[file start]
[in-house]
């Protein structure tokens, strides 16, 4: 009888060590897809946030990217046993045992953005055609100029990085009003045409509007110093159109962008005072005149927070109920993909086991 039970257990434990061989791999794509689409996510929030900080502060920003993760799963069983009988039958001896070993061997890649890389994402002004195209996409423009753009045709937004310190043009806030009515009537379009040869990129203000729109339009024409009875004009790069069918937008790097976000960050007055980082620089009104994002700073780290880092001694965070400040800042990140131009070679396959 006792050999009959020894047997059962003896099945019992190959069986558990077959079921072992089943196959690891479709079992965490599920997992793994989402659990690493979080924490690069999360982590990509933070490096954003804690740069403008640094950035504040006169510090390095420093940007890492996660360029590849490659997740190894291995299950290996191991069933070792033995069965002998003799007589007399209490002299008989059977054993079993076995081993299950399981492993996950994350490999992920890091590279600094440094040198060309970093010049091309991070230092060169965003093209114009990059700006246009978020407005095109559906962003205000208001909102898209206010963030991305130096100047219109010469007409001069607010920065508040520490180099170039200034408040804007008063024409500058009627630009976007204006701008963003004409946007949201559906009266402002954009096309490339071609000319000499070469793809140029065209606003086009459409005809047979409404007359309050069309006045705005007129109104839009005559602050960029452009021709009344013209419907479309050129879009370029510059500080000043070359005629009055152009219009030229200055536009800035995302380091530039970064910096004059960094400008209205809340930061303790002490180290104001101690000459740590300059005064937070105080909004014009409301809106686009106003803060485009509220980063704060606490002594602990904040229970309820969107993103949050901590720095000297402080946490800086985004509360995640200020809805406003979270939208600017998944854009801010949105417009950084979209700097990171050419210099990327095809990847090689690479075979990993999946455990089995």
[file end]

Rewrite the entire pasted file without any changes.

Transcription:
[in-house]
């Protein structure tokens, strides 16, 4: 009888060590897809946030990217046993045992953005055609100029990085009003045409509007110093159109962008005072005149927070109920993909086991 039970257990434990061989791999794509689409996510929030900080502060920003993760799963069983009988039958001896070993061997890649890389994402002004195209996409423009753009045709937004310190043009806030009515009537379009040869990129203000729109339009024409009875004009790069069918937008790097976000960050007055980082620089009104994002700073780290880092001694965070400040800042990140131009070679396959 006792050999009959020894047997059962003896099945019992190959069986558990077959079921072992089943196959690891479709079992965490599920997992793994989402659990690493979080924490690069999360982590990509933070490096954003804690740069403008640094950035504040006169510090390095420093940007890492996660360029590849490659997740190894291995299950290996191991069933070792033995069965002998003799007589007399209490002299008989059977054993079993076995081993299950399981492993996950994350490999992920890091590279600094440094040198060309970093010049091309991070230092060169965003093209114009990059700006246009978020407005095109559906962003205000208001909102898209206010963030991305130096100047219109010469007409001069607010920065508040520490180099170039200034408040804007008063024409500058009627630009976007204006701008963003004409946007949201559906009266402002954009096309490339071609000319000499070469793809140029065209606003086009459409005809047979409404007359309050069309006045705005007129109104839009005559602050960029452009021709009344013209419907479309050129879009370029510059500080000043070359005629009055152009219009030229200055536009800035995302380091530039970064910096004059960094400008209205809340930061303790002490180290104001101690000459740590300059005064937070105080909004014009409301809106686009106003803060485009509220980063704060606490002594602990904040229970309820969107993103949050901590720095000297402080946490800086985004509360995640200020809805406003979270939208600017998944854009801010949105417009950084979209700097990171050419210099990327095809990847090689690479075979990993999946455990089995």